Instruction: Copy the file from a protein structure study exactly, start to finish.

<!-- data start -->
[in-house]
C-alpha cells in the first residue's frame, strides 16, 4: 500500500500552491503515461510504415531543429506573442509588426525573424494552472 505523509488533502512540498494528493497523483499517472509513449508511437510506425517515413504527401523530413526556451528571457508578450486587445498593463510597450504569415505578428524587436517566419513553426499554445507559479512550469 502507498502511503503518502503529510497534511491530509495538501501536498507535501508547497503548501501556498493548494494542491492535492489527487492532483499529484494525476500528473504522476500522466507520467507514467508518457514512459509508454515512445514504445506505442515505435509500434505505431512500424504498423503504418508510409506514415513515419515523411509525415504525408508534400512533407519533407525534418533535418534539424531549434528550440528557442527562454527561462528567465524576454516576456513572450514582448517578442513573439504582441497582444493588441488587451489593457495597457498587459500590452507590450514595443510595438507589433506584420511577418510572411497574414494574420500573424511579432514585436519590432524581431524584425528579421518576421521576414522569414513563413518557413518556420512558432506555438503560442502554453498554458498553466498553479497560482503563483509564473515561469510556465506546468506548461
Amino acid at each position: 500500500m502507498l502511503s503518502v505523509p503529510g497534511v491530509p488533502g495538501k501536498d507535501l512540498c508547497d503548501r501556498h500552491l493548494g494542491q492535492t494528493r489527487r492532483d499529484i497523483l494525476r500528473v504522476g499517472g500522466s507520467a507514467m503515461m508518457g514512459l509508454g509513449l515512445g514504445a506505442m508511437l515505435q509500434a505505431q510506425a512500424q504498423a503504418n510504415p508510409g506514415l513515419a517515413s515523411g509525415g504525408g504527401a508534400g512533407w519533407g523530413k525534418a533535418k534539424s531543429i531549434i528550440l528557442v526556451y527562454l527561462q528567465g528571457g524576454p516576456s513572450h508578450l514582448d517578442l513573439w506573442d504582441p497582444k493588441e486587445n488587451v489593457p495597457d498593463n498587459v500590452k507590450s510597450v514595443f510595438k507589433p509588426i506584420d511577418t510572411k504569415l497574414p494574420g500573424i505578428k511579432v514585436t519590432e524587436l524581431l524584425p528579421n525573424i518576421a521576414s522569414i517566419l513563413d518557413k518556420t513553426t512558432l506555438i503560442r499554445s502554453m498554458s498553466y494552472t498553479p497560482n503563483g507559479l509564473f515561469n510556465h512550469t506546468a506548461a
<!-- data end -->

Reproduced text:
[in-house]
C-alpha cells in the first residue's frame, strides 16, 4: 500500500500552491503515461510504415531543429506573442509588426525573424494552472 505523509488533502512540498494528493497523483499517472509513449508511437510506425517515413504527401523530413526556451528571457508578450486587445498593463510597450504569415505578428524587436517566419513553426499554445507559479512550469 502507498502511503503518502503529510497534511491530509495538501501536498507535501508547497503548501501556498493548494494542491492535492489527487492532483499529484494525476500528473504522476500522466507520467507514467508518457514512459509508454515512445514504445506505442515505435509500434505505431512500424504498423503504418508510409506514415513515419515523411509525415504525408508534400512533407519533407525534418533535418534539424531549434528550440528557442527562454527561462528567465524576454516576456513572450514582448517578442513573439504582441497582444493588441488587451489593457495597457498587459500590452507590450514595443510595438507589433506584420511577418510572411497574414494574420500573424511579432514585436519590432524581431524584425528579421518576421521576414522569414513563413518557413518556420512558432506555438503560442502554453498554458498553466498553479497560482503563483509564473515561469510556465506546468506548461
Amino acid at each position: 500500500m502507498l502511503s503518502v505523509p503529510g497534511v491530509p488533502g495538501k501536498d507535501l512540498c508547497d503548501r501556498h500552491l493548494g494542491q492535492t494528493r489527487r492532483d499529484i497523483l494525476r500528473v504522476g499517472g500522466s507520467a507514467m503515461m508518457g514512459l509508454g509513449l515512445g514504445a506505442m508511437l515505435q509500434a505505431q510506425a512500424q504498423a503504418n510504415p508510409g506514415l513515419a517515413s515523411g509525415g504525408g504527401a508534400g512533407w519533407g523530413k525534418a533535418k534539424s531543429i531549434i528550440l528557442v526556451y527562454l527561462q528567465g528571457g524576454p516576456s513572450h508578450l514582448d517578442l513573439w506573442d504582441p497582444k493588441e486587445n488587451v489593457p495597457d498593463n498587459v500590452k507590450s510597450v514595443f510595438k507589433p509588426i506584420d511577418t510572411k504569415l497574414p494574420g500573424i505578428k511579432v514585436t519590432e524587436l524581431l524584425p528579421n525573424i518576421a521576414s522569414i517566419l513563413d518557413k518556420t513553426t512558432l506555438i503560442r499554445s502554453m498554458s498553466y494552472t498553479p497560482n503563483g507559479l509564473f515561469n510556465h512550469t506546468a506548461a